The EOS 1300D packs in all the essentials, including shutter speed range of 30” to 1/4000”, support for Canon EF and EF-S lenses, and houses 9 AF points with one cross AF point with f/5.6 focus point. It can also shoot Full HD videos at 30fps or 24fps.
As with most budget DSLR cameras, the optical viewfinder is pentamirror and pentaprism, leading to a slight leakage of light internally. It is not majorly noticeable, though.
The EOS 1300D shoots reasonably decent photographs, although noise is certainly discernible onwards of ISO 800. The light processing is also not the best in class, so you may often find shooting up the ISO values.
With the starter kits, you get the perfect lenses to begin your photography journey, and while we can only hope that the EOS 1300D performed even better in terms of adjusting light, it is quite efficient as a beginner’s DSLR.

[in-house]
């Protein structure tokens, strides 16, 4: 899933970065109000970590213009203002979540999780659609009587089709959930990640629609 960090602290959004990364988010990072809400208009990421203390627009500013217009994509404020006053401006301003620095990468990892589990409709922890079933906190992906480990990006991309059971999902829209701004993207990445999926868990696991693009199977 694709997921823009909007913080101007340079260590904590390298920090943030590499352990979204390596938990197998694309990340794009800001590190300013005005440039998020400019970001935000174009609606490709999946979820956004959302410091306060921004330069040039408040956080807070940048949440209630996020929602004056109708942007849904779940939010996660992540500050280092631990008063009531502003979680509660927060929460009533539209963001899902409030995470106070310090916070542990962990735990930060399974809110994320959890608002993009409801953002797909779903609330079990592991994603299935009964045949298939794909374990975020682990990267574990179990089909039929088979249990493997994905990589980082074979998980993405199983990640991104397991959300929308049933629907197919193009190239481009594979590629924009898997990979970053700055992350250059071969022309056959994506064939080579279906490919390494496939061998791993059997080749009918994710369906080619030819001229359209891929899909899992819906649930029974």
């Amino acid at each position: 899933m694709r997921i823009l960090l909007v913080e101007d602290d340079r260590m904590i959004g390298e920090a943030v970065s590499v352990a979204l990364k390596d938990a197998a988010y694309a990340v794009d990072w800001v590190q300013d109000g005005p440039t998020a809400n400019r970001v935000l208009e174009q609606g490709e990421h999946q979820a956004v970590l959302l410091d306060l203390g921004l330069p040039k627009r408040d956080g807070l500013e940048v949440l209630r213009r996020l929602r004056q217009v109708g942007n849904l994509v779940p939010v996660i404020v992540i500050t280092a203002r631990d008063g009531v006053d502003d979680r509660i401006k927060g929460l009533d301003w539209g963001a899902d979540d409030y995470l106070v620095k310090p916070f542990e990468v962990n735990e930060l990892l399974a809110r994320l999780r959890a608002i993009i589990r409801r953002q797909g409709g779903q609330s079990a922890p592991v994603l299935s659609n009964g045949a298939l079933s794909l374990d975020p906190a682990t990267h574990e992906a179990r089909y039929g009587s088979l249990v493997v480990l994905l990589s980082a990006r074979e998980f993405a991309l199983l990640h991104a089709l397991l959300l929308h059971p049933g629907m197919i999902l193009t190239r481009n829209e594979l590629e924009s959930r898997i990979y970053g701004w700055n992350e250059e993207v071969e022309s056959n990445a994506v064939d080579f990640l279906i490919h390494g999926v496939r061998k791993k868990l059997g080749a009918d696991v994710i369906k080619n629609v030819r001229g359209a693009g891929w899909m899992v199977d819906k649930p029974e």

The dynamic range of the EOS 1300D is not class-leading either, which leads to marginal morphing of shadows, lower accuracy of colors than slightly higher-priced compatriots like the EOS 75D, and at times, noticeable banding in ISO 100.
As for advantages, the EOS 1300D excels with its incredible ease of usage, reasonable smoothness and the presence of a cross AF point which majorly helps in speeding up autofocus performance.
For beginners, the Canon EOS 1300D is suitably fast, smooth and fairly responsive. It is not consistently accurate, and I found the EOS 1300D focussing on the wrong point in the frame at least once every six new photographs.
The Canon EOS 1300D is not the best in terms of image clarity, level of noise and dynamic range, but does very well with colors and improves on the speed and accuracy of autofocus on budget DSLR cameras.
It is also very easy to operate and convenient, offering a number of priority and scene modes, along with full manual shooting capabilities. It does have its compromises, but its advantages weigh out what it misses on.
One of the most convenient factors of the Canon EOS 1300D is the presence of WiFi connectivity.